Facet Joint Syndrome

The facet joints between the vertebrae, for example, are the most often injured in golf. Similarly, this is known as the Facet joint syndrome, a common Back condition in golf. This condition is caused by an inflammation, softening, and deterioration of the cartilage surrounding the facet joints. Under normal conditions, the cartilage allows the joints to slide smoothly and allows the vertebrae to bend and twist with ease if you have the need; however, you will experience mild to severe back pain.

In younger individuals, this is typically caused by trauma, overuse, poor alignment of the Facet joint, or muscle imbalance as they grow. This leads to friction and grinding under the joints and results in damage to the surface of the cartilage.

A simple treatment for the inflammation, which is the common denominator of all joint injuries, a non-prescription, and non-steroidal, non-NSAID anti-inflammatory such as CM8 is a wise choice. A chiropractor would also be beneficial to relieve pain using soft tissue massages and customized physical therapy programs.

Besides, your back is easily susceptible to golf injuries simply because it is so active throughout the entire game, from walking to beginning your pre-shot routine, swinging the club, and stabilizing and supporting your body in the follow-through.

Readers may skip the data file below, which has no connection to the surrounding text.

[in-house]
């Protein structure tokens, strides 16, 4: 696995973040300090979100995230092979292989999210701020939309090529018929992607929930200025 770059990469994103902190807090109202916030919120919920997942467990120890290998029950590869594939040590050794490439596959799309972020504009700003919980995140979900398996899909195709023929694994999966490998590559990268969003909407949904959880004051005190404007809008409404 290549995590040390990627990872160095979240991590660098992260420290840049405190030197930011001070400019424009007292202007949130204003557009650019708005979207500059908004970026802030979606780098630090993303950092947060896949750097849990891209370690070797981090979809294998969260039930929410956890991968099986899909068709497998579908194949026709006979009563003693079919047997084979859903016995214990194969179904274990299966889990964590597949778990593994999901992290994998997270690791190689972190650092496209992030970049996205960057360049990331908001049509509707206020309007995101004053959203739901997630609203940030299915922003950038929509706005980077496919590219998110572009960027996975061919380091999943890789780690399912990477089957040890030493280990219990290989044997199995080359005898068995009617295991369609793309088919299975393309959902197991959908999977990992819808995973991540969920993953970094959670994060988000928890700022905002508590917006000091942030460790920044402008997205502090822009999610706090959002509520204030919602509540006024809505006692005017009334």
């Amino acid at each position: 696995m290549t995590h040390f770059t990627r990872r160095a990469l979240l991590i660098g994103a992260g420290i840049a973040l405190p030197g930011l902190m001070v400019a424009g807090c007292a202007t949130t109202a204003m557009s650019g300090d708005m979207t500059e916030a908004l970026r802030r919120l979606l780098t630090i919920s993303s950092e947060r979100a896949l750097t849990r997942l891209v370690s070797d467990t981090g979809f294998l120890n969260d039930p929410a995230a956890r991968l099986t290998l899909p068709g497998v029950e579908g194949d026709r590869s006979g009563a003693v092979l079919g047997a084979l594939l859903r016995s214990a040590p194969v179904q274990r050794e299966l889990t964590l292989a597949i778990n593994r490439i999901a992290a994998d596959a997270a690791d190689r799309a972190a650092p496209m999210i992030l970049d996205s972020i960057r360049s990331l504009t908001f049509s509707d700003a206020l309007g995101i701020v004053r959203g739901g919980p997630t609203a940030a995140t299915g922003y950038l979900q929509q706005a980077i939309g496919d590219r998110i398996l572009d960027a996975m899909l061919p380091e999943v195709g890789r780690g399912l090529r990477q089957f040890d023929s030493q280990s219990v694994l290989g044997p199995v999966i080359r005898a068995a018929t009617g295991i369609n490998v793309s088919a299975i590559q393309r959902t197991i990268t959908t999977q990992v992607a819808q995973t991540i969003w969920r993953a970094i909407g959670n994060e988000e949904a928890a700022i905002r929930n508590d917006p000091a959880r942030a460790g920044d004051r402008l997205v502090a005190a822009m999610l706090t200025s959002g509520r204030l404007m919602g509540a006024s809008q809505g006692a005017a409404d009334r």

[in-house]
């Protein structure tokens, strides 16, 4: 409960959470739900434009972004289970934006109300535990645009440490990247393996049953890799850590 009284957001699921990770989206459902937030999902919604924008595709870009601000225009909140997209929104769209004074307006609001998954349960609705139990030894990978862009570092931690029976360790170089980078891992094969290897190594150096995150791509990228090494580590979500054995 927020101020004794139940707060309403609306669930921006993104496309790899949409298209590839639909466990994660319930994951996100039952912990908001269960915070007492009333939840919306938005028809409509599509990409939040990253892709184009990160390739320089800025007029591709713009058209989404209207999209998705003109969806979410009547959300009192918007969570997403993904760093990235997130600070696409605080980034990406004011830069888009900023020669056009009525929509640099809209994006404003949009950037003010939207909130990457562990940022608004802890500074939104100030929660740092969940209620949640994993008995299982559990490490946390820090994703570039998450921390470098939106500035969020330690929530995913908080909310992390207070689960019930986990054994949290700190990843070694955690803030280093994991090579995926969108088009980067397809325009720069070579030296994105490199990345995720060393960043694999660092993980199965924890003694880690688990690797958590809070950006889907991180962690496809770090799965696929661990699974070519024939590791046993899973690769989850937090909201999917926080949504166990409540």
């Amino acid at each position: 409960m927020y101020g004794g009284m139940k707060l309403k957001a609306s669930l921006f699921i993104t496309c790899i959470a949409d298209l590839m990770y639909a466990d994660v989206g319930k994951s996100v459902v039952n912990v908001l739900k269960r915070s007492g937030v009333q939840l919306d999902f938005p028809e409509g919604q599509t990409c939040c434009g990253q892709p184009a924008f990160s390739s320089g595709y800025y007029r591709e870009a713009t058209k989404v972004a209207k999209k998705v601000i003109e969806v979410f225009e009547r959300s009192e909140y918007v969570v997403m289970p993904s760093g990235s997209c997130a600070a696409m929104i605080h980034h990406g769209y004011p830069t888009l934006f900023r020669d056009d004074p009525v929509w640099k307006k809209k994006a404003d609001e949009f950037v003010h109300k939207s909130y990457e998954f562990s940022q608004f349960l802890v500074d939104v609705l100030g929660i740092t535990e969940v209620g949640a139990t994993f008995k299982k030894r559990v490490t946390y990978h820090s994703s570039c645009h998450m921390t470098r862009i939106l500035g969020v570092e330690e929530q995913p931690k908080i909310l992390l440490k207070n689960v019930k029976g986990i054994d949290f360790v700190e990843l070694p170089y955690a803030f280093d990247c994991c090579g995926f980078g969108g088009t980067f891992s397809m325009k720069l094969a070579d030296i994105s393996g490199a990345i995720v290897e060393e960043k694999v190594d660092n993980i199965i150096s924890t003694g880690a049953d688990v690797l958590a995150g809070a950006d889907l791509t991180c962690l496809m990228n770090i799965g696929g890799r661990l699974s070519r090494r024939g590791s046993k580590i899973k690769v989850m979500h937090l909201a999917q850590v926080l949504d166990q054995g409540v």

Shooting the ball from the hip is an issue that will affect your back because it is an unnatural motion requiring a flexible hip, without which problems are sure to ensue. Issues at the hips and Backs seem to intensify as you age as your body begins to lose its flexibility. Find leading physiotherapists in Singapore to help you with proven and most effective methods of restoring flexibility.

Herniated Discs

Studies of the professional golfers have shown that the herniated disc and especially the Lumbar Spine Herniated Disc and the Cervical Spine Herniated Disc are the most affected and are a significant cause of back pain.

The repeated stress to a degenerated disc may lead to tearing of the annulus, which is the tough exterior layer that protects the soft jelly-like nucleus. When this happens, the nucleus protrudes or bulges out the disc out of place.

Moreover, a herniated disc is quite painful and will limit the movement of the golfer around the course.

The treatment for this condition included spinal realignment and decompression therapy sessions. This is usually done by gently stretching the spine to create a vacuum effect between the affected patient’s vertebrae. This vacuum will pull the bulging discs back into place.

Sacroiliac Joint Dysfunction

The joint connects the spine and the hip, and this condition is caused when the two bones that connect it, which are the ilium and the sacrum, become misaligned.

The Sacroiliac joint requires a lot of stability to transfer the force of a downswing from the core and trunk to the legs. The repetitive motion from golf may, over time, chip away at the very stability of the joint, causing its weakness and subsequent pain.

Physical therapy, soft tissue massages, and spine realignment therapy are the most effective solutions for treating low back pain from golf.